Wednesday, April 25, 2007
Thomas DeBari reviews Tony Just
at Gavin Brown Enterprise
There were two types of work in the Tony Just show. The painting work was further divided into two categories. First was painting work from street posters ripped from their everyday context. Second were canvases with pop images in a “trapper-keeper” aesthetic. The work commanding the room was sculptures featuring break-dancers after Keith Harring and a few after Picasso.
The sculptures were painted to random effects. The idea of brings together someone like Harring, a king of free speech and the positive message in graffiti art, with community. Also he brought in outside monumental sculpture indoors on a smaller more manageable scale. Are they bootlegs? In appropriating from other artists, generational masters if you will, different approaches in application created a loss in cohesiveness. With that aside it must be the greatness of expression. The variation of culture, different aesthetics, envelop the same starting forms. This is the spirit of the high eighties.
Information not presented to you in the beginning of this exhibit was that the thirty something sculptures while all made by Tony Just were painted by other people during a party. Evidence of this cannot be found anywhere. Here is the disconnect though. It seems important to think about them as being completed in a painting party. Yet not stated the work is confusing. In doing such a varied degree of representation the work is all over and grasping anything is tough. Feeling overwhelmed and crowded by them you just want to dismiss them. I truly believe in the template of the work and the idea of people coming together and the quality of that experience. I think that by not announcing the sculptures as a reason for that event, belittles the magic of the moment. Also in knowing the people involved it feeds a like a wonderful idea of the artist community also present in the 80‘s. Also it mimics the Eighties community of Basquiat Scharf and Haring all on one block making work.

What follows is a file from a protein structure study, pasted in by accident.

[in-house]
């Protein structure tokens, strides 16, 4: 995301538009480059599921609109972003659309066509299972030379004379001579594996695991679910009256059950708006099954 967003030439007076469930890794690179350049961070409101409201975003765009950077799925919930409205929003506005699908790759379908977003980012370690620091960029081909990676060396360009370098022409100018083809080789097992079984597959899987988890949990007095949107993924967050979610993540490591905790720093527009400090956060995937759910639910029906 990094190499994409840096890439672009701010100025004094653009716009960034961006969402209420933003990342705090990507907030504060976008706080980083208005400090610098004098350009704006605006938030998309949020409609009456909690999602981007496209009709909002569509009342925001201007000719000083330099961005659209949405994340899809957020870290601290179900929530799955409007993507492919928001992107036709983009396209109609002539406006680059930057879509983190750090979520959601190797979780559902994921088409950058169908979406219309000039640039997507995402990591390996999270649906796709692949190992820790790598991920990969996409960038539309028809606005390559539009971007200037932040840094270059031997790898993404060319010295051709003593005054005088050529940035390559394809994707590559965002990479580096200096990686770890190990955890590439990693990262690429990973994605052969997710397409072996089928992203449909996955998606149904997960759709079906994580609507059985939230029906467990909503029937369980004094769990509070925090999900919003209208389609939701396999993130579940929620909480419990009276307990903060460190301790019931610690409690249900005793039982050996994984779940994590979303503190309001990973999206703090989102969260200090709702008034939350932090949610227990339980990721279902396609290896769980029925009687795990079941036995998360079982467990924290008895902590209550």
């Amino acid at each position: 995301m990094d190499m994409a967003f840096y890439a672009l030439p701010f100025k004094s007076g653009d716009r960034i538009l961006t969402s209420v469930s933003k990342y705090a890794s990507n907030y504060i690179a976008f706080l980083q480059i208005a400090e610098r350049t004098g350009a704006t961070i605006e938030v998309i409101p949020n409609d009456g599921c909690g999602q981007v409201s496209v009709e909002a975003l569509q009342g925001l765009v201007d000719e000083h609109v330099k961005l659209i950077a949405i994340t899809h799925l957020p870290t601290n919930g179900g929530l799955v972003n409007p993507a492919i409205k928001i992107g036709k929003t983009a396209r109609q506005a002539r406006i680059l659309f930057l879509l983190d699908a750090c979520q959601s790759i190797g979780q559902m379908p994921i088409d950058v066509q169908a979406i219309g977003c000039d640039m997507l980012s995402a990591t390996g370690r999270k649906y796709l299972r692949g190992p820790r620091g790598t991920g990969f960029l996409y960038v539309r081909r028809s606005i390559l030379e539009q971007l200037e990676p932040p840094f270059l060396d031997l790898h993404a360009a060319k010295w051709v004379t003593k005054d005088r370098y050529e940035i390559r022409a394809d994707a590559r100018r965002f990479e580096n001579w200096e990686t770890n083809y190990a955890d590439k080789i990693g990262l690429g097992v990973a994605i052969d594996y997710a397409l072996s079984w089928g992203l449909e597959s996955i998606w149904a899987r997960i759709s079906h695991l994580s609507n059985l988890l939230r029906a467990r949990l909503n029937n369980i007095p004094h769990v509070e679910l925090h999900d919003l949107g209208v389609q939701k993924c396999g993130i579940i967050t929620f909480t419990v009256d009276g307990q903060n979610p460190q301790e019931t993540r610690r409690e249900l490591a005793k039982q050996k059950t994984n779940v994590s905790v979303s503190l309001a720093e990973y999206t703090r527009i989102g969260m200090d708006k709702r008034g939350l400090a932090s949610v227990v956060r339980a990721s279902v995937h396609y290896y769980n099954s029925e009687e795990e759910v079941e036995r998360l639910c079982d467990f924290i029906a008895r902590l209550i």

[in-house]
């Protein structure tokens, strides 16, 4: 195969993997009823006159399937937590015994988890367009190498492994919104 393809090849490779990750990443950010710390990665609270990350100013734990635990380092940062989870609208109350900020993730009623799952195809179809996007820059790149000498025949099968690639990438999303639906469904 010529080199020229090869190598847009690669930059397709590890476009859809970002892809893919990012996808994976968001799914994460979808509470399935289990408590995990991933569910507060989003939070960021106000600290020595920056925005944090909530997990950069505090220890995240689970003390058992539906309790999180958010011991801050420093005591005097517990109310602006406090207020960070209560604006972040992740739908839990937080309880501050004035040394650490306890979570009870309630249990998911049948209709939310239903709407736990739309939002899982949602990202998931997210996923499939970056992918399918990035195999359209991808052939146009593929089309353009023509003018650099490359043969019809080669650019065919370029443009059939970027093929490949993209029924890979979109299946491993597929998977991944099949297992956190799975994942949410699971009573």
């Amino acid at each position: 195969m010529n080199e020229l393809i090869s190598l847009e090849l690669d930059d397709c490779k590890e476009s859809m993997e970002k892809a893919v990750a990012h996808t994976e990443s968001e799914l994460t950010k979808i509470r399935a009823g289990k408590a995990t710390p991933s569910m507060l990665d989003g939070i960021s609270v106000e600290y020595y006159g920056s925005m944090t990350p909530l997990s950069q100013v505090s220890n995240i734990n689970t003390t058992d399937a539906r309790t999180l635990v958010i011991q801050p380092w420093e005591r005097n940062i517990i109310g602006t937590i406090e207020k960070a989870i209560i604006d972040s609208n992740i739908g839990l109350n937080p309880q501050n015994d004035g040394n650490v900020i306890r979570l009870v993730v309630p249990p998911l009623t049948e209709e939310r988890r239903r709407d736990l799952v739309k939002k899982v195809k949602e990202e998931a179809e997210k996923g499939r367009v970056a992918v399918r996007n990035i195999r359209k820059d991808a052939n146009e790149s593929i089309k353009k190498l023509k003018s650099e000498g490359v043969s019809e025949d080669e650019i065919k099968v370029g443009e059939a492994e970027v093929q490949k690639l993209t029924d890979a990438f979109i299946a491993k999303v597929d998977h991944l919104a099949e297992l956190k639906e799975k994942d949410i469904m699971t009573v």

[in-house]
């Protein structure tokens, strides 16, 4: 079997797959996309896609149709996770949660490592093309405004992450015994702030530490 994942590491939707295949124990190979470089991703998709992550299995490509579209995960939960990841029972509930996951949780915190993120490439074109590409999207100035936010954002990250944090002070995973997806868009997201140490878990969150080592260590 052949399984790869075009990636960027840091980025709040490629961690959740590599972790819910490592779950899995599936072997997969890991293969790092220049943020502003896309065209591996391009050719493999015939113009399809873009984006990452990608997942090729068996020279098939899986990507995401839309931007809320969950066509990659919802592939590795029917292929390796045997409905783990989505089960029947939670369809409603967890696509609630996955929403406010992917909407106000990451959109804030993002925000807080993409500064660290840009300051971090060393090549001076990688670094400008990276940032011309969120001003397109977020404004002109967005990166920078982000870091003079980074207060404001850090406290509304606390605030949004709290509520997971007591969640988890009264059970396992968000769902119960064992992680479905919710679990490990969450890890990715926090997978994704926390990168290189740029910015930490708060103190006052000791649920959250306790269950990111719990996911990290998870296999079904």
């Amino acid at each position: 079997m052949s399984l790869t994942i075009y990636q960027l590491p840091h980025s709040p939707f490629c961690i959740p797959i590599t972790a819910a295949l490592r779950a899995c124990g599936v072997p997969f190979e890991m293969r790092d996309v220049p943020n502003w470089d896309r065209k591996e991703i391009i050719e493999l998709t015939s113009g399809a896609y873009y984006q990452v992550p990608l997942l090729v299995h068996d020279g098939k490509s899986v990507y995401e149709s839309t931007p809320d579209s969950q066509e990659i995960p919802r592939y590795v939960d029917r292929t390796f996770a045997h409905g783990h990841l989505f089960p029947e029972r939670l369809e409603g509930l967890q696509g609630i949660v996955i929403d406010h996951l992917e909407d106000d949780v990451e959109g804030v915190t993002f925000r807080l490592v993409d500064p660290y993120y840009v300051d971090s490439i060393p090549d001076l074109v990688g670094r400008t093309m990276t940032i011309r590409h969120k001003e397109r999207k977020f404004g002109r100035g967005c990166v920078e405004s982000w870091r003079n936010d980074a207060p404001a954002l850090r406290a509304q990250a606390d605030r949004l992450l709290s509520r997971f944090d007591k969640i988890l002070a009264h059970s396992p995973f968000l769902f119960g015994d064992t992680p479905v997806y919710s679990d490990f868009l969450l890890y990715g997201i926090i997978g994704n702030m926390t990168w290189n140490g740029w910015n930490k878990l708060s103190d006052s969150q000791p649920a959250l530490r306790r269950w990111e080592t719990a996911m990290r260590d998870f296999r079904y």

With and without information I foresee two conclusions one in which is positive the other is problematic. The problematic sculptures felt crazy with unresolved identity. The positive sculptures were a diversified field of self-expression. It sucks informational details matters this much. Polke loves it.
The street pieces were edited with paint to show in the moment of concision beauty of the everyday 21st century. Painted out and glazed over the surface a field of paper floated off the wall due to its crustiness. The information obscured was still there under the omitted of info. The edges contained the info that they were ripped down. Promoting the refinement of the work lets the work transcendence with the craft not being problematic. What he does now has a basic system aware of where it came from. That is now the strength of the work. This work also is just caught between the gallery and the street. Provocative, yes, but overall it suffered from the strength of the contextual cube.
The other painting pieces are of street culture. Text messaging and simple design formats dominate the work. Outsider informational pieces talking about aesthetics’ of pop culture. Neo-Expressionism, fluorescent color, and the small scale defined this work. All so diverse there were even cloud studies in pastel and a neon pastel reinvention of leopard print. I feel as if it was a throw back to Monet painting the factories in Paris or even still the moment in Vanilla Sky when “The Cruise Character’s” life becomes computer generated. Allover the work varied greatly. It was hard to grasp the obsession of this person. It felt like a conceptual distancing was done towards this Idea of expressionism. This distance feels like youthful agitation. Some sort of playful wonder at the contemporary culture. Puzzling jargon because of it being out of context, reaffirms the everyday by products of man being mutated. It’s attachment is to the techno based society we have become. Technology shapes and informs society changing us into mutated humans. The show is puzzling and uplifting.